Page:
Flask Application Context: One of the design ideas behind Flask is that there are two different “states” in which code is executed. The application setup state in which the application implicitly is on the module level and request handling.
Imagine two people watching a movie at the same time. Because those two people have different life experiences, they will interpret the movie in a different way. When your app is running, it loads variables and libraries that gives it a particular “experience.” Our application context refers to the references at play.
Module: encapsulates code and data to implement a particular functionality, has an interface that lets clients to access its functionality in an uniform manner, is easily pluggable with another module that expects its interface, is usually packaged in a single unit so that it can be easily deployed.
A module is a loose term. Python uses the term to describe a single file, sometimes just one part of a larger library of tools that you can import and use within your app. If you put a single line of code in a file, you’ve built a module.
Virtual Environment: A folder where a copy of all dependencies is kept separate from the system installation. This allows you to work on several apps without having to manually toggle which version of the language interpreter your system is using. It's a safe and responsible way to develop your apps.
Virtual environment does not include “your app” this is separate. And you may have meant modules, not models. The model refers to the objects and database tables we’ll use in our app. Meanwhile, the libraries or modules that our app depends on in order to run will be installed in our virtual environment.
An efficient programmer keeps their dependencies in a virtualenv, but it’s not required to do so. You can install them globally if you’d like, but other apps running on that machine might complicate things. There are other ways to manage dependencies too.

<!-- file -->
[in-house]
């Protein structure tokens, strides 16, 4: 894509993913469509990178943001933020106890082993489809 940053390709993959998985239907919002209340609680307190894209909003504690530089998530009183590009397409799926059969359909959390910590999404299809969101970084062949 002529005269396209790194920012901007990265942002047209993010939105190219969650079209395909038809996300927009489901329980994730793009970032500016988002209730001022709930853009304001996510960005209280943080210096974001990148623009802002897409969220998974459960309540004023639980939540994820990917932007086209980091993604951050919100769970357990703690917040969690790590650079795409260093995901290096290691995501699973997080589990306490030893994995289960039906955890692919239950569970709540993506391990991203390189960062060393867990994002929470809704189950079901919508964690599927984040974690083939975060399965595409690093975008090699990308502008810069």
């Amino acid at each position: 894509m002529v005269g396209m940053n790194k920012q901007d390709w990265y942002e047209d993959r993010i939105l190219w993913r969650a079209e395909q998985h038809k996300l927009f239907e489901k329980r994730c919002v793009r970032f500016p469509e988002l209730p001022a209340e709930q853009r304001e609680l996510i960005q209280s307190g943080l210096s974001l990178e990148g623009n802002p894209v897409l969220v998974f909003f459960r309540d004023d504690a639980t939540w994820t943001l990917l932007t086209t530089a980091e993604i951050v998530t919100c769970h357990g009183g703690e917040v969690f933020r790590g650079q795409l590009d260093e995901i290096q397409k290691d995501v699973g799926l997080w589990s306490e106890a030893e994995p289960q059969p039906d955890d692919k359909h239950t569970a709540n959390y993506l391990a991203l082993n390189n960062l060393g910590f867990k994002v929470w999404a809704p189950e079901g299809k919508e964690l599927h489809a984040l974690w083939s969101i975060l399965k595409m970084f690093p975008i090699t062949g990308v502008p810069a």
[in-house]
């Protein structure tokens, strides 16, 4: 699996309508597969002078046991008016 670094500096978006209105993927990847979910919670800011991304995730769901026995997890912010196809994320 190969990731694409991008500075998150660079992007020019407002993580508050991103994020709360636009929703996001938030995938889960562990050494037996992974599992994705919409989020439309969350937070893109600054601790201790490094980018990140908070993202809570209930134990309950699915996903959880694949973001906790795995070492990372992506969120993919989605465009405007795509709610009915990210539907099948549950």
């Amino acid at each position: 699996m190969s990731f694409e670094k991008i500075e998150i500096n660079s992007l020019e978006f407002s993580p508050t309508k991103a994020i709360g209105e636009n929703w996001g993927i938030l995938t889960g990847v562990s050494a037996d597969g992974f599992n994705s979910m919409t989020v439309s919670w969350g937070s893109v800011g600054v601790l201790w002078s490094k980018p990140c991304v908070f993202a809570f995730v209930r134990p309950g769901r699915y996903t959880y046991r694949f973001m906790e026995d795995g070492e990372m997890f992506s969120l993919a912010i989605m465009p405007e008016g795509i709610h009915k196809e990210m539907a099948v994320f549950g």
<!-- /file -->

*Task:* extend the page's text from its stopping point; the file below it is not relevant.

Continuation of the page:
Git Version Control: is a system for tracking changes in computer files and coordinating work on those files among multiple people. Version control is a system that records changes to a file or set of files over time so that you can recall specific versions later.
Throughout the course of the semester how often will we be referring back to older versions of our app?
Object: An item in memory with a variable name, location reference, and the instantiated code provided by some class definition. Objects have individuality, and multiple names (in multiple scopes) can be bound to the same object. This is known as aliasing in other languages. This is usually not appreciated on a first glance at Python, and can be safely ignored when dealing with immutable basic types (numbers, strings, tuples).
Method (Python): A method is a function that “belongs to” an object. (In Python, the term method is not unique to class instances: other object types can have methods as well. For example, list objects have methods called append, insert, remove, sort, and so on. However, in the following discussion, we’ll use the term method exclusively to mean methods of class instance objects, unless explicitly stated otherwise.)
This method is not named according to PEP which recommends the use of snake_case
Parameter: In almost all programming languages, functions accept variables that are used in their code, (i.e. f(x) = x + 1). The parameter is simply the variables that are referenced within a method or behavior. This can also be referred to as an argument. A Python module which can contain submodules or recursively, subpackages. Technically, a package is a Python module with an
__path__attribute. parameter. A named entity in a function (or method) definition that specifies an argument (or in some cases, arguments) that the function can accept.
Constructor (init method): In class-based object-oriented programming, a constructor (abbreviation: ctor) is a special type of subroutine called to create an object. It prepares the new object for use, often accepting arguments that the constructor uses to set required member variables.
Inheritance: Inheritance is a feature that represents the "is a" relationship between different classes. Inheritance allows a class to have the same behavior as another class and extend or tailor that behavior to provide special action for specific needs.
In-line comments are written with a # and add extra notes around our app. ‘’’DocString’’’ comments provide more detailed explanations right underneath class and function headers.